Alberta’s Unique Paleoecological History: Dinosaurs and Badlands
October 22, 2021
For the second year, AWA was thrilled to be able to offer a special treat: an exclusive audience with Dr. François Therrien, Curator of Dinosaur Palaeoecology at the Royal Tyrrell Museum; followed by a hike to explore the bonebeds at Dry Island Buffalo Jump Provincial Park. This year’s outing on July 16 and 17 was coordinated as a joint endeavour by Christyann Olson; along with Rob and Tjarda Barratt, who recount:
Dinosaurs and Badlands (take 2!), was another very informative and enjoyable Dinosaurs and Badlands Adventure this year that we coordinated with Christyann Olson. On the evening of July 16th Dr. François Therrien, Curator of Dinosaur Palaeoecology at the Royal Tyrrell Museum, delivered an excellent presentation via Zoom on Alberta’s wealth of dinosaur fossils with emphasis on the Albertosaurus bonebed in Dry Island Buffalo Jump Provincial Park. The next day Rob led us on a hike to the bonebed.
François Therrien’s presentation: “Albertosaurus Bonebed in Dry Island Buffalo Jump Provincial Park”
François’ presentation on the abundance and diversity of dinosaur fossils found in Alberta was captivating. Alberta is among the top five places in the world for dinosaur fossils. François explained that a combination of two conditions are required for dinosaur fossils to be found: first, rocks must be of the right type and age that formed when dinosaurs were alive, and second, these rocks must be exposed at the surface. Alberta has the perfect combination of both, and that is why it is so rich in dinosaur fossils. François described the many important dinosaur discoveries made in Alberta over the past 120 years, with emphasis on the Albertosaurus bonebed originally discovered in 1910. The full significance of the discovery only came to light after Dr. Philip Currie, then of the Royal Tyrrell Museum, resumed excavations in 1997. The diorama at the entrance of the Royal Tyrrell Museum is based on the fossil record from the Albertosaurus bonebed.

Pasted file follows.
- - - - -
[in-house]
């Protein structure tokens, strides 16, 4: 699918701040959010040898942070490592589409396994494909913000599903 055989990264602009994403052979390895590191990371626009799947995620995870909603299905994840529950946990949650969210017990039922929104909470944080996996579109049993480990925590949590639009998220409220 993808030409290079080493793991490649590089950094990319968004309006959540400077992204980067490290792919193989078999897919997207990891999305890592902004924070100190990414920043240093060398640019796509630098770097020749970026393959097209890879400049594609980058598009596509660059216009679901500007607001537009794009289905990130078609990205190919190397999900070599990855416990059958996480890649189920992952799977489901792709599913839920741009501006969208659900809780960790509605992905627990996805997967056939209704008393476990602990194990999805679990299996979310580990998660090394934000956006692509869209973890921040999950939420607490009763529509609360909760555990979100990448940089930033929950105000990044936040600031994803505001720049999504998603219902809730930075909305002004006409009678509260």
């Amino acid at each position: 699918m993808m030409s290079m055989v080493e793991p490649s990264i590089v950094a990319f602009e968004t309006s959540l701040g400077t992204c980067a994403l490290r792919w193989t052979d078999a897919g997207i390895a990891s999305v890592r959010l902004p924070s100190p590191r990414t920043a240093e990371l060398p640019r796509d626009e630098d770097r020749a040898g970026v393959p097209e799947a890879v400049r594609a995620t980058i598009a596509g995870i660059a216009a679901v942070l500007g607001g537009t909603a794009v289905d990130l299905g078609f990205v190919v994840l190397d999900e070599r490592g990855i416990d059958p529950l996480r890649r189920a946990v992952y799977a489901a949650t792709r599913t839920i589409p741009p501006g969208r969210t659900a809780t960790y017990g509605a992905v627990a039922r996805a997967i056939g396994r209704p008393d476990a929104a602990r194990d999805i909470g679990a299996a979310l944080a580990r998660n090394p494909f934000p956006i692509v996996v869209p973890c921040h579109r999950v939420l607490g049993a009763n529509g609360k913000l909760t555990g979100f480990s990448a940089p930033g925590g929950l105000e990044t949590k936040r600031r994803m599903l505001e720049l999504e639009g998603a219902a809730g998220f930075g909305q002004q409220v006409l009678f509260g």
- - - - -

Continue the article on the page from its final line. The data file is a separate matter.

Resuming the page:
Hike in Dry Island Buffalo Jump Provincial Park
Under cloudy and smoky skies, we met at the upper viewpoint of Dry Island Buffalo Jump Park with its glorious views down the Red Deer River valley. Christyann, Rob and Tjarda explained the significance of the park and need for conservation of its fragile lands, it’s diversity of plants, birdlife, butterflies, native treasures and paleontological sites.
As we walked and scrambled down fascinating badlands, crossing millions of years of geological history, we tried to imagine the lush subtropical forests and flood plains that existed during the age of dinosaurs 70 million years ago. At the bonebed, where we stopped for lunch, we posed for a photograph at the exact location of a photo taken 111 years ago by Barnum Brown’s expedition in 1910. It was with the aid of this old photo that Dr. Philip Currie located the original quarry in 1996. While most of the fossils have now been excavated and removed, there are still scattered fossilized bone and wood fragments to make a visit to this site well worthwhile.
We ended the hike with a scramble through dense bush. Then we refreshed ourselves with sweet juicy watermelon at the picnic site near the river’s edge and took time to look at old photos while talking about the day’s Adventure. We made some great new friends that day and the success of the day’s hike was evident in all the happy faces!